All of the above features should be possible through a single search query and should not require multiple round trips to search engine. So single search query even though there are multiple data fields of various types and different search schemes. Importantly search algorithm should factor multiple of above considerations in an integrated fashion and return sorted results based on relevance.
Milli-seconds or sub-second performance –
Autocompletes and suggests are sensible only when they return not just intelligent results but in sub second performance. Otherwise, your user would have run away filling the whole field or worse browsing away to your competition’s site while your search API might still be crunching on servers and networks 😄.
Effective search results Precedence or Relevance Scoring –
Precedence order in the results should be sensible. Exact matches first, followed by records/fields starting with search term, followed by contains with style auto completions and lastly auto corrections. Well generally so … but you get the point…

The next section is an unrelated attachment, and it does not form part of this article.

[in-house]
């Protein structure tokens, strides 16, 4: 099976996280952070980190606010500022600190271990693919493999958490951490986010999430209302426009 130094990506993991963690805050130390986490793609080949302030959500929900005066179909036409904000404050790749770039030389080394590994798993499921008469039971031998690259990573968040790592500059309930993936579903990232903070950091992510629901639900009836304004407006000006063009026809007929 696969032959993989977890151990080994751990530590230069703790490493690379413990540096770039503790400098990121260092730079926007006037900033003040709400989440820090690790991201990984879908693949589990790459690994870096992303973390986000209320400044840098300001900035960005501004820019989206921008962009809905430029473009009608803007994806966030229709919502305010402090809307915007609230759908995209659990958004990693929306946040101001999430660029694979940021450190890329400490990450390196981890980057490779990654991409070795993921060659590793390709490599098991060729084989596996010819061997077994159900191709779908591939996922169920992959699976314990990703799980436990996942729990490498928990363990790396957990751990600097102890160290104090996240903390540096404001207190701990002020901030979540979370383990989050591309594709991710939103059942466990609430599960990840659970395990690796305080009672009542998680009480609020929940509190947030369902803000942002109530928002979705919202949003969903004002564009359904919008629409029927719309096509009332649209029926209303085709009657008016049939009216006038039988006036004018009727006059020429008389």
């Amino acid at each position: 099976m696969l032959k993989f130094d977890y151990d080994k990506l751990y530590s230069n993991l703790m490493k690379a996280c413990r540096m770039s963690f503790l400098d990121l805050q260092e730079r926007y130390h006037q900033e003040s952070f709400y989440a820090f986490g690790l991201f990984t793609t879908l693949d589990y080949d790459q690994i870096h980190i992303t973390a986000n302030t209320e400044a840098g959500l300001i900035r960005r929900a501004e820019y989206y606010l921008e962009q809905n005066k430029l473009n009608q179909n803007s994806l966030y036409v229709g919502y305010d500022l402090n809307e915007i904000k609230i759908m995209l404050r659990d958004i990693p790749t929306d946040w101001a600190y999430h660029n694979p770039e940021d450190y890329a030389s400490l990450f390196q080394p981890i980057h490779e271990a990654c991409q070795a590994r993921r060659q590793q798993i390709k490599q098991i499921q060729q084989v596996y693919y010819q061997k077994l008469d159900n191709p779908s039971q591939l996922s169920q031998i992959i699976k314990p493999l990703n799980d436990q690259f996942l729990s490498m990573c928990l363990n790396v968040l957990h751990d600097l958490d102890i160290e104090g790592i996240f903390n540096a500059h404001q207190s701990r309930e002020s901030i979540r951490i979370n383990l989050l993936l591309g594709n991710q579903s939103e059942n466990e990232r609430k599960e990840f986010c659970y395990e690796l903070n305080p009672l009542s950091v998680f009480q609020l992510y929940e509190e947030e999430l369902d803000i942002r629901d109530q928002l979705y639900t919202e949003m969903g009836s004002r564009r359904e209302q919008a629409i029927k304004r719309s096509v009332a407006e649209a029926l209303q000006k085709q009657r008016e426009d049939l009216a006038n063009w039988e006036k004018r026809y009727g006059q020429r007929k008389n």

Data preparation or pre-processing –
Users obviously cannot remember special characters in attributes like brackets and hyphens in following security names –
DB (International) Stock Brokers Limited, D-Link (India) Limited, Hi-Tech Pipes Limited; so it’s appropriate to process them before they impact actual search. And it’s better to do these on API side or still better if search engine itself allows such a pre-processing. Otherwise, the callers of API may miss such a pre-processing or do those incorrectly, thus reducing the search effectiveness itself. Likewise based on the context of search domain you may want to remove characters like ‘.’, ’&’ etc… from the search.